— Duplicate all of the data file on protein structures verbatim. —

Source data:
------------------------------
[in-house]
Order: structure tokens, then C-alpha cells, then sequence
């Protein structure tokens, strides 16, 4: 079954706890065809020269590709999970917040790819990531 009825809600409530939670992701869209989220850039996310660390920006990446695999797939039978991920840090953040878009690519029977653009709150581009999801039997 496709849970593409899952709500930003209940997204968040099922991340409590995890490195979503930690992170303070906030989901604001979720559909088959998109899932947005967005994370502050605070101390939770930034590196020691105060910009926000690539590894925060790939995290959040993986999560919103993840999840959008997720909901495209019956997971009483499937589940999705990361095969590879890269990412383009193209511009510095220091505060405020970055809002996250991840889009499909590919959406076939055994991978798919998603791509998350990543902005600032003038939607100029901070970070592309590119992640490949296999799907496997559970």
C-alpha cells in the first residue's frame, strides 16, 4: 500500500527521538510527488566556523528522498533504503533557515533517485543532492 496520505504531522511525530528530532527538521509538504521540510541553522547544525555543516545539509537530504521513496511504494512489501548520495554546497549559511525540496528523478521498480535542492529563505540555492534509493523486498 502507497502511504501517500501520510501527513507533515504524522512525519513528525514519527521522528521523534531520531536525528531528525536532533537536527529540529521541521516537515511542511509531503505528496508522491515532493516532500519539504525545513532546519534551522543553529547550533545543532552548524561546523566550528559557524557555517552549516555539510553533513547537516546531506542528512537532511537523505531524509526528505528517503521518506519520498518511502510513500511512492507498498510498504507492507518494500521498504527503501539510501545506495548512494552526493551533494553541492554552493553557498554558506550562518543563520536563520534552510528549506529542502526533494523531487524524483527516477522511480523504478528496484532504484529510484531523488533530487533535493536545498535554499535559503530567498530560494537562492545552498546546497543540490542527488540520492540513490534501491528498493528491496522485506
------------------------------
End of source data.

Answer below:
[in-house]
Order: structure tokens, then C-alpha cells, then sequence
């Protein structure tokens, strides 16, 4: 079954706890065809020269590709999970917040790819990531 009825809600409530939670992701869209989220850039996310660390920006990446695999797939039978991920840090953040878009690519029977653009709150581009999801039997 496709849970593409899952709500930003209940997204968040099922991340409590995890490195979503930690992170303070906030989901604001979720559909088959998109899932947005967005994370502050605070101390939770930034590196020691105060910009926000690539590894925060790939995290959040993986999560919103993840999840959008997720909901495209019956997971009483499937589940999705990361095969590879890269990412383009193209511009510095220091505060405020970055809002996250991840889009499909590919959406076939055994991978798919998603791509998350990543902005600032003038939607100029901070970070592309590119992640490949296999799907496997559970």
C-alpha cells in the first residue's frame, strides 16, 4: 500500500527521538510527488566556523528522498533504503533557515533517485543532492 496520505504531522511525530528530532527538521509538504521540510541553522547544525555543516545539509537530504521513496511504494512489501548520495554546497549559511525540496528523478521498480535542492529563505540555492534509493523486498 502507497502511504501517500501520510501527513507533515504524522512525519513528525514519527521522528521523534531520531536525528531528525536532533537536527529540529521541521516537515511542511509531503505528496508522491515532493516532500519539504525545513532546519534551522543553529547550533545543532552548524561546523566550528559557524557555517552549516555539510553533513547537516546531506542528512537532511537523505531524509526528505528517503521518506519520498518511502510513500511512492507498498510498504507492507518494500521498504527503501539510501545506495548512494552526493551533494553541492554552493553557498554558506550562518543563520536563520534552510528549506529542502526533494523531487524524483527516477522511480523504478528496484532504484529510484531523488533530487533535493536545498535554499535559503530567498530560494537562492545552498546546497543540490542527488540520492540513490534501491528498493528491496522485506